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Resources Support Inspiration

Vol. 3 Number 3• March 2016

Casting A Lifeline To Combat Veterans San Diego Vet Museum Honoring African American Veterans

Entrepreneurship An Answer for Veterans A Lifestyle of Firsts

Embracing San Diego’s Veteran Communities

HOMELAND / March 2016 1



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Publisher Editor-In-Chief Mike Miller Contributing Writers CJ Machado Vicki Garcia Vesta Anderson Keith Angelin Sarah Luken Gidget Fuentes Bill Heard Stefanie Dumont Carolyn Erickson

6 Greetings and a warm welcome to HOMELAND Magazine!

Public Relations CJ Machado Thomas McBrien Linda Kreter Graphic Design Trevor Watson

Please take some time to get to know the layout of our magazine. Homeland Magazine focuses on real stories from real heroes; the service member, the veteran, the wounded and the families that keep it together. Our magazine is driven by passion, vision, reflection and the future. The content is the driving force behind our magazine and the connection it makes with service members, families, veterans and civilians. Homeland is about standing your ground, resilience, adaptation, inspiration and solidarity. HOMELAND is inspirational, “feel good” reading; our focus is on family, military and civilians alike. I believe HOMELAND is where the heart is, and our publication covers a wide variety of topics, and issues about real life and real stories. We are honored to share the work of so many committed and thoughtful people. They say San Diego is a military town, I find that San Diego is a HOMELAND town, where military and civilians work and live together. We appreciate your support and are so happy to have you as a reader of HOMELAND Magazine. With warmest thanks, Michael J. Miller, Publisher 4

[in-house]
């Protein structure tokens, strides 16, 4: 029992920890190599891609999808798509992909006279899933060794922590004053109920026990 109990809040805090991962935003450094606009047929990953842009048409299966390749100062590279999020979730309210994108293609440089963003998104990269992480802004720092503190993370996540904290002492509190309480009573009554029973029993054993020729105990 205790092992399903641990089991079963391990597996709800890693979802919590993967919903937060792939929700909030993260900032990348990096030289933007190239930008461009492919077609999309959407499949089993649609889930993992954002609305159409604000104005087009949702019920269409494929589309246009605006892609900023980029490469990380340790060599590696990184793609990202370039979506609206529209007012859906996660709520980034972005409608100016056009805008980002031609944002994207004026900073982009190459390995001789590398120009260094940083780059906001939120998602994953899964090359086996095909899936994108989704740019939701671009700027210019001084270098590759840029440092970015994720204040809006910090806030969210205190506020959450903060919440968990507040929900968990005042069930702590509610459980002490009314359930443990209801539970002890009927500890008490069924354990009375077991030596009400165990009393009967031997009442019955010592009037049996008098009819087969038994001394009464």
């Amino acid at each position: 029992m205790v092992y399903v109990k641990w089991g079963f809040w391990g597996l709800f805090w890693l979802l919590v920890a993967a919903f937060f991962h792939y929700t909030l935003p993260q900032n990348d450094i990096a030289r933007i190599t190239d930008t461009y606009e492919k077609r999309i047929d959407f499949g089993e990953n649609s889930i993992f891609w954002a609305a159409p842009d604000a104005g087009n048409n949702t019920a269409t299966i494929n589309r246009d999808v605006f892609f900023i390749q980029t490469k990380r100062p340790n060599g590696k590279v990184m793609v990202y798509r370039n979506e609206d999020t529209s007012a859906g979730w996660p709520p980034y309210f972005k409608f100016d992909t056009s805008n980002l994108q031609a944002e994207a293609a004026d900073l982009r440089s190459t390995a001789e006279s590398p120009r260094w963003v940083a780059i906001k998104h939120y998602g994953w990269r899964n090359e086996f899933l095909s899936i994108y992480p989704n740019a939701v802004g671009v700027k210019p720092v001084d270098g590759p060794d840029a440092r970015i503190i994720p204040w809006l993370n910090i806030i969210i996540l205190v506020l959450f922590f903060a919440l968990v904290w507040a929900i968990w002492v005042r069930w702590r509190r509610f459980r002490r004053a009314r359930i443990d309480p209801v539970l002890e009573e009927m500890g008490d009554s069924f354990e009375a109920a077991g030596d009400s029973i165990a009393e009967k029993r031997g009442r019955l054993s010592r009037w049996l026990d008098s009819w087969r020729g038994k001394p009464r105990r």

HOMELAND / March 2016

Homeland Magazine is published monthly. Submissions of photographs, Illustrations, drawings, and manuscripts are considered unsolicited materials and the publisher assumes no responsibility for the said items. All rights reserved. Homeland Magazine 9750 Miramar Road, Suite 315 San Diego, CA 92126

858.240.0333 Contact Homeland Magazine at:

inside this issue 10

10 Embracing San Diego’s Veteran Communities

20 26

14 Entrepreneurship: An Answer for Veterans to the Frustrating Job Hunt 18 San Diego Vet Museum: Honoring African American Veterans 20 A Lifestyle of Firsts 22 Go With The Flow 24 Addiction: An Equal Opportunity Employer

6 Casting A Lifeline To Combat Veterans

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Casting a lifeline to combat veterans San Diego area non-profit Veterans 360 expanding its reach to help vets, others suffering from PTS


ike countless military parents, Dave Mewes was thrilled his son, Drew, safely was home from a year-long Iraq combat tour with his Army National Guard battalion. Over several years, Drew thrived. He got his own apartment and, using the 9/11 G.I. Bill, took college courses and became a certified automotive technician.


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But Drew’s transition home from soldier to civilian unraveled. He quit a job or was fired. He drank heavily. An extrovert, he withdrew from family and friends. Unbeknownst to his family, he had suffered a brain injury from explosive blasts in Iraq. The disability provided a small monthly benefit, service therapy dog and medical care by the Department of Veterans

Affairs, but VA-prescribed pain pills led him to addiction. He lost several friends in his Guard unit to suicide, and funerals added to his depression and post-traumatic stress. “He just couldn’t function,” his father recalled. “It was a perfect storm.”